The key to a viable Afghanistan, one that is stable and peaceful and commands the allegiance of a majority of its citizens, is an honest and credible government. The Taliban and other insurgencies are a threat, but they gain traction only because Afghans feel that the government in Kabul does not look out for their interests. Corruption is a corrosive that destroys the legitimacy and viability of the government.
That is why the failure of Afghan President Hamid Karzai to crack down on corruption in his administration and among his political allies is so dangerous. Instead of cleaning up government, Mr. Karzai has been blocking efforts to clean out corrupt politicians. The result is not only eroding support for his government among Afghans, but deepening divisions among allied countries trying to stabilize Afghanistan.
The scale of the problem is staggering. Not only is there theft — it is reckoned that $1 billion intended to rebuild Afghanistan is illegally taken out of the country through Kabul airport — but the readiness of government officials to look the other way has led to an explosion in opium production, and a virtual flood of heroin around the world. The diversion and misuse of billions of dollars of reconstruction funds contributes to the strengthening of local warlords, a commensurate weakening of the power of the central government, and the alienation of growing numbers of Afghans. The Taliban may be harsh, but they are generally perceived as honest. (And sometimes corruption results in the diversion of money, weapons and information directly into the hands of the Taliban.)
This sad state of affairs is no secret. Yet, remarkably, Mr. Karzai has been reluctant to crack down on corrupt officials in his government and among his allies. Critics say the number of prosecutions blocked exceeds two dozen and includes Cabinet ministers, ambassadors and provincial governors. In one case, one of Mr. Karzai’s closest aides was reportedly captured on tape demanding a bribe from another Afghan seeking help in halting a corruption investigation
Mr. Karzai admits that he has thwarted prosecutions but he says it is because the investigations violated the rights of the accused and occur in a manner “reminiscent of the days of the Soviet Union.” He called the head of an anticorruption unit into his office for questioning; on Aug. 25 the man was fired and the president said he would take direct control of two investigating groups set up last year to combat corruption, but he appears to be backing off in the face of ferocious opposition from the West.
No doubt, Mr. Karzai is concerned about overly zealous prosecution. Respect for law is a new phenomenon in Afghanistan and the government has to set an example. But the real reason for his reluctance is concern that cleaning house will deprive him of critical political support. The principal targets are some of his closest allies — which makes sense, as those people are in the best position to divert funds and misuse their power. The president worries that a serious anticorruption drive would undercut his case — and he has argued that the West’s insistence on cleaning up his government is intended to weaken him politically.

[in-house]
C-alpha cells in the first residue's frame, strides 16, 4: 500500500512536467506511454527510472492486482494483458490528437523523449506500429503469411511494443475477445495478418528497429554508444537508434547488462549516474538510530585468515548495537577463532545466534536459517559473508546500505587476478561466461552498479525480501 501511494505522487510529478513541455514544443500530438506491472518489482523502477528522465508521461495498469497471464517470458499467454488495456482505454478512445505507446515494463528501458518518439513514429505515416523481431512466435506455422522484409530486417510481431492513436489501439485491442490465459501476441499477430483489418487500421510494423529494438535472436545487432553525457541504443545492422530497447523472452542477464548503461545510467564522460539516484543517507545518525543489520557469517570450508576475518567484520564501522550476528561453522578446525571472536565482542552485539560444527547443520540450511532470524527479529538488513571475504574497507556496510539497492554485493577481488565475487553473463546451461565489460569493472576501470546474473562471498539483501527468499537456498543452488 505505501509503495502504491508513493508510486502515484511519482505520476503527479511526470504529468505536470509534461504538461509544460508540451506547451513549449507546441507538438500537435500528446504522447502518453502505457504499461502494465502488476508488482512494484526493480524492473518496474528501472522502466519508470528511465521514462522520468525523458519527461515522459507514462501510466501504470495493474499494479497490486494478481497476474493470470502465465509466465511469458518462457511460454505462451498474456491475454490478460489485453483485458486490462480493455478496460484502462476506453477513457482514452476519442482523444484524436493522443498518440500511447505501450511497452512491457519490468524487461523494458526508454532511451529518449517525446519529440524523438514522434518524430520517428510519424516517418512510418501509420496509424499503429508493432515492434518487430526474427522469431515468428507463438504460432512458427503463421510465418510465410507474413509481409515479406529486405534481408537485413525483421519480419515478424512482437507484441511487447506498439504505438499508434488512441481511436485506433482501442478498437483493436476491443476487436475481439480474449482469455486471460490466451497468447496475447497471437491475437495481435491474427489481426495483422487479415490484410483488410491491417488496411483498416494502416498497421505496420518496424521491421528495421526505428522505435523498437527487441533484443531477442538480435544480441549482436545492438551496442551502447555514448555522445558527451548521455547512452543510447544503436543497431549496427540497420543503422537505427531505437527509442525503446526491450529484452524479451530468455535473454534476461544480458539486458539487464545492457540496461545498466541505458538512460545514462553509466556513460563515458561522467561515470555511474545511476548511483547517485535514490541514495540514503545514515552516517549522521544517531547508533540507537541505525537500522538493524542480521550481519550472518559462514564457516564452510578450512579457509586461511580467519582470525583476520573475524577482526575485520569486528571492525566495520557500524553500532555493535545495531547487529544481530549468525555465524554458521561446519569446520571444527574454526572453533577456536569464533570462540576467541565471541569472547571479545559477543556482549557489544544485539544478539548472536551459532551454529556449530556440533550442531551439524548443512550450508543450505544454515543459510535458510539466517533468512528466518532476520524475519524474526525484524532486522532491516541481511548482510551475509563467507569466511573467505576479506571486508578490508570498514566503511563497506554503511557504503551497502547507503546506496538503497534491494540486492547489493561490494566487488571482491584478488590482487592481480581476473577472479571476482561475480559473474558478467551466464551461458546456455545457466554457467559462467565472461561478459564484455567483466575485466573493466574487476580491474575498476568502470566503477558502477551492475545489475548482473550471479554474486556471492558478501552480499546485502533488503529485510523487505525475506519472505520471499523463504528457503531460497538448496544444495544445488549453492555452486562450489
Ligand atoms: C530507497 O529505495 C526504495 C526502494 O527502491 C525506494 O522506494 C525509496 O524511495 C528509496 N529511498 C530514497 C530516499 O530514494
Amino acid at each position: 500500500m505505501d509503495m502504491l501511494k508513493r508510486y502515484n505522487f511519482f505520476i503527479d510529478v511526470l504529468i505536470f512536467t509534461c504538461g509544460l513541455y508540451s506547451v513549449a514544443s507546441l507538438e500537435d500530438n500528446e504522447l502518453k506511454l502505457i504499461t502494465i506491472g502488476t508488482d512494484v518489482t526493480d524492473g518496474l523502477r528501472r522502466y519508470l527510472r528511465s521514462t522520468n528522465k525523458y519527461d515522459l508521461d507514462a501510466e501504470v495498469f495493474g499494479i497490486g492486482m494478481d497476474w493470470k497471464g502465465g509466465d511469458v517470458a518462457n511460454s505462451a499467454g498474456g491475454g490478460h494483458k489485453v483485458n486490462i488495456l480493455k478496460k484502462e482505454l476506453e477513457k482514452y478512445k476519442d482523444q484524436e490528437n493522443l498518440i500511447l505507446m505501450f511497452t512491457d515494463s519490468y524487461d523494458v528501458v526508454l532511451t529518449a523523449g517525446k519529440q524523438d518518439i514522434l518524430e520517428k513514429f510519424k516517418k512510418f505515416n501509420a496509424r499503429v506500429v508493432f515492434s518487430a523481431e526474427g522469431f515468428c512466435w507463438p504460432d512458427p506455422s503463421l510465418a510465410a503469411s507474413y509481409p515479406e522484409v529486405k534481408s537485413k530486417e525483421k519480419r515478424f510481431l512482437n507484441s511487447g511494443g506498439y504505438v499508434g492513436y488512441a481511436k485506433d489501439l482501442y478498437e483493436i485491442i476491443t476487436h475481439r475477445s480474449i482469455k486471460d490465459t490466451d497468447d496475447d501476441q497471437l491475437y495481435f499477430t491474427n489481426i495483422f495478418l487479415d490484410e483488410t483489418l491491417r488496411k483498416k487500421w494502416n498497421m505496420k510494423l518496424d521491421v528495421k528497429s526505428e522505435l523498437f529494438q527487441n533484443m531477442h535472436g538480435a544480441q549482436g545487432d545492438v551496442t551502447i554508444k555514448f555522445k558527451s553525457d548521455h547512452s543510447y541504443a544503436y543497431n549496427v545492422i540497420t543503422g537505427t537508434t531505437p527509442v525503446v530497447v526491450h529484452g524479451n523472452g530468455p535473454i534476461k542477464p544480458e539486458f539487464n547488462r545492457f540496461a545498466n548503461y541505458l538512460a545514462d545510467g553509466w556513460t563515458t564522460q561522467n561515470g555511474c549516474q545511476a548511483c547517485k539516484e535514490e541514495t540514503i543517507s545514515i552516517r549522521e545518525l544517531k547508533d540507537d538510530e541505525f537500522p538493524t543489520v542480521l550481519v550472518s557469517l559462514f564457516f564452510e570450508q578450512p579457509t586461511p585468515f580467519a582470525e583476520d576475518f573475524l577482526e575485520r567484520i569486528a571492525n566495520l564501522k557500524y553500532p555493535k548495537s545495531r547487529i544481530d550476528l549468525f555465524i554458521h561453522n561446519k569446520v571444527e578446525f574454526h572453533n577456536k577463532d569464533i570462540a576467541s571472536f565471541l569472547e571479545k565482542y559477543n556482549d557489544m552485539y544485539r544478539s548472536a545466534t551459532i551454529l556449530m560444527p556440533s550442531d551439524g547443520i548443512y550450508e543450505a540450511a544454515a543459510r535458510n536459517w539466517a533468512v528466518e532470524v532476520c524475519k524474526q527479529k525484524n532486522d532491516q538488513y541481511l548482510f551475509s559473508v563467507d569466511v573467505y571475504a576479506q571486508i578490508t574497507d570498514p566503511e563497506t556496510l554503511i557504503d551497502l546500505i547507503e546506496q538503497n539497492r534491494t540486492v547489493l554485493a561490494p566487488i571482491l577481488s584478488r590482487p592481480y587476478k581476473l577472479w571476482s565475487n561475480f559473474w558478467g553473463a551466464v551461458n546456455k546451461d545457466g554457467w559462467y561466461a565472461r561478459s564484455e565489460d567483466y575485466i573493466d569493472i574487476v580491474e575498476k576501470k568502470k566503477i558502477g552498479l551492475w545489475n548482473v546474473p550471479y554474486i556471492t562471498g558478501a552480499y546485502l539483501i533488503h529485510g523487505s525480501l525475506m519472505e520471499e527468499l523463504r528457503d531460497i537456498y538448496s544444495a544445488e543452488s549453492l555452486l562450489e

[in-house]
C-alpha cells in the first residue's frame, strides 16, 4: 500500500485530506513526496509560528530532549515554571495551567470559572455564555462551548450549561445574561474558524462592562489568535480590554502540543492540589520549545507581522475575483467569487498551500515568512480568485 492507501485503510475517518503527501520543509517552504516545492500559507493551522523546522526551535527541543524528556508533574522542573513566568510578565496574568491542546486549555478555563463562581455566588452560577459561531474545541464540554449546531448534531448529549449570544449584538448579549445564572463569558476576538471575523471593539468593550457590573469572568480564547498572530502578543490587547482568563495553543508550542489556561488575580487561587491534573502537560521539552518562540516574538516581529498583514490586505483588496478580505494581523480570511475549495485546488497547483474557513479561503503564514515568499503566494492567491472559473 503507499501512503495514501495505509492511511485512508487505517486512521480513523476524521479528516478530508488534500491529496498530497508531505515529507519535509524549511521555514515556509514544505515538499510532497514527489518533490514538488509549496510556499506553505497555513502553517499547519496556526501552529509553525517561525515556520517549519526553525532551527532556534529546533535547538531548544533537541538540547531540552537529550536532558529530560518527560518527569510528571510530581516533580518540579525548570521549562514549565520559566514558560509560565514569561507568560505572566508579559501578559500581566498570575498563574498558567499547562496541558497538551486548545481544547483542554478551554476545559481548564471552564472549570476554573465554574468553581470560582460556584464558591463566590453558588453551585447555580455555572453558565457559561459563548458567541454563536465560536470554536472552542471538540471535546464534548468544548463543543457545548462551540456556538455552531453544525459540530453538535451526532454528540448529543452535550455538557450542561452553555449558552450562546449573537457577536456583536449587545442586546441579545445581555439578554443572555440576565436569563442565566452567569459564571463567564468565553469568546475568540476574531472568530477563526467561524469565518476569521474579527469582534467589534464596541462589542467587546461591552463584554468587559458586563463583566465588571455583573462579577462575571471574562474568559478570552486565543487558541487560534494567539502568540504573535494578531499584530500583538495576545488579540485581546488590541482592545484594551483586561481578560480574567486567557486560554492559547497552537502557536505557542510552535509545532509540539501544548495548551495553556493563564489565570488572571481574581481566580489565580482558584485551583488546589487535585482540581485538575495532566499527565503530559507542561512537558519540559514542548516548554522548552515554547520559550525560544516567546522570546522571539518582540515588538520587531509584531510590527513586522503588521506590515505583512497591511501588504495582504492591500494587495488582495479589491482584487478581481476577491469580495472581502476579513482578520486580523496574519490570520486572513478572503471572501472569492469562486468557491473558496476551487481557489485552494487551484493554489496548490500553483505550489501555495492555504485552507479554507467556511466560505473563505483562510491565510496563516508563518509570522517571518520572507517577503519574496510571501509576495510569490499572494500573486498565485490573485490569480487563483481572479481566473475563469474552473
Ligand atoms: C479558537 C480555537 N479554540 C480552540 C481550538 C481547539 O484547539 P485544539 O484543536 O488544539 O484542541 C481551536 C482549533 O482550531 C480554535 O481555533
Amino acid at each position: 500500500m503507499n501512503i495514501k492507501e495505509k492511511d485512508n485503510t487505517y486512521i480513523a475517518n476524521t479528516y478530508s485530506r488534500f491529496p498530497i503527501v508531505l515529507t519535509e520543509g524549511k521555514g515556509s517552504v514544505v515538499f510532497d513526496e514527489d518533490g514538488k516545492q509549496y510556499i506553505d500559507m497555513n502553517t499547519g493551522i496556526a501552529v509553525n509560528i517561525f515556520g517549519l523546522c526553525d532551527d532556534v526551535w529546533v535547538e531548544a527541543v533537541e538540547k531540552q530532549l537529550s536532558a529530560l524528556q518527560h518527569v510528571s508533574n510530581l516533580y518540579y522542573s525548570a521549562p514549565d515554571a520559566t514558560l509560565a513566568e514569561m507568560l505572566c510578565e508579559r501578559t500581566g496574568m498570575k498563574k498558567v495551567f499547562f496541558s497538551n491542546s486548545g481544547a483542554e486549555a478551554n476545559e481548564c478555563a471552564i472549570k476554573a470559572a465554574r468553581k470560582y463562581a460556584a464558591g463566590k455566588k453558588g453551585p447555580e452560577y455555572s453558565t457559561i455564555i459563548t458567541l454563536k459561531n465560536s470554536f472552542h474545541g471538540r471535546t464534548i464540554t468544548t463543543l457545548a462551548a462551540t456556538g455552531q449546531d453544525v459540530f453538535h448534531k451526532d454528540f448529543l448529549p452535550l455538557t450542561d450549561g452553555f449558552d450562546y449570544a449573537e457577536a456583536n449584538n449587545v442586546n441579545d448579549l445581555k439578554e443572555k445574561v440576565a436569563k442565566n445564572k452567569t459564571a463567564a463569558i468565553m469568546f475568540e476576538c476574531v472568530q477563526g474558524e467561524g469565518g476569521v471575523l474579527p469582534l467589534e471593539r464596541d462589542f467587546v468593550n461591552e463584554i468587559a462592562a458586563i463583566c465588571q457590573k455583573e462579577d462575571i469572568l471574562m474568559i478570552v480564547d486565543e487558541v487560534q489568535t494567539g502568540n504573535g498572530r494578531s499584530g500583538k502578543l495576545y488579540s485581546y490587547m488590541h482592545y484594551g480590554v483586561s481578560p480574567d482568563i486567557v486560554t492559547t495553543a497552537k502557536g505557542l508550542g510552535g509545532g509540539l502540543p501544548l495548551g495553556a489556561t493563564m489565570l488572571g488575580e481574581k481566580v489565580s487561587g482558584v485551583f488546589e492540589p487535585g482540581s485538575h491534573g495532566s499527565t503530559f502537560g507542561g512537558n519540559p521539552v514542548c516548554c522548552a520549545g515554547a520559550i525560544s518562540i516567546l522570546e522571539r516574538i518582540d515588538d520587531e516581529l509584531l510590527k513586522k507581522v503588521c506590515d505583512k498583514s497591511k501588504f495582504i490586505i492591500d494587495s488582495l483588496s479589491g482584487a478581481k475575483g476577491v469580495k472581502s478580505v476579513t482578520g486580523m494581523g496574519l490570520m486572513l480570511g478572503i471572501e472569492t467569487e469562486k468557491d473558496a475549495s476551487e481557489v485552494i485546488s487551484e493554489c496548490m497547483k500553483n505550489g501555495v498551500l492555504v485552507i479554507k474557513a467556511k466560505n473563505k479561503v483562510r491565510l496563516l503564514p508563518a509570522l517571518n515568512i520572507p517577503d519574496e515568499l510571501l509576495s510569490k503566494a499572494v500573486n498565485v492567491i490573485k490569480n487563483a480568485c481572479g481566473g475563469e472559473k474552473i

Mr. Karzai knows he is in a vulnerable position. The government in Kabul has limited authority beyond the city limits. He worries that the West’s current commitment to Afghanistan will prove as fleeting as those of the past. The promise of President Barack Obama to begin pulling American fighting forces from Afghanistan by July 2011 may be intended to make the Afghans take responsibility for their own affairs, but it also encourages them to start planning for the day foreign forces are gone.
To stay in power, Mr. Karzai needs to reach out to other power centers in the country; if that means turning a blind eye to their indiscretions and their criminal acts, he is prepared to oblige. While foreigners argue such policies are short-sighted and only undermine the legitimacy of the president and his government, the president insists such thinking is naive. Long-term survival demands short-term compromise. Well-intentioned outsiders have to adapt to Afghanistan’s domestic political reality.
The need to keep foreign friends on his side is equally pressing, however. That is why Mr. Karzai has said he will continue to keep fighting corruption, even if it hits close to home. He will continue to consolidate power, too. That is why he has demanded that private security firms in Afghanistan cease operations by the end of the year. He is right to note that those operations are a “parallel security structure” that undermine lower-paid government security forces, some of whose employees may well moonlight as insurgents.
The president’s biggest concern is ensuring that he controls most of the country’s firepower. That is a tall order in a country built on warlordism, but there is no reason to undercut his own power by encouraging the spread of private armies.
The same logic should apply to his fight against corruption.
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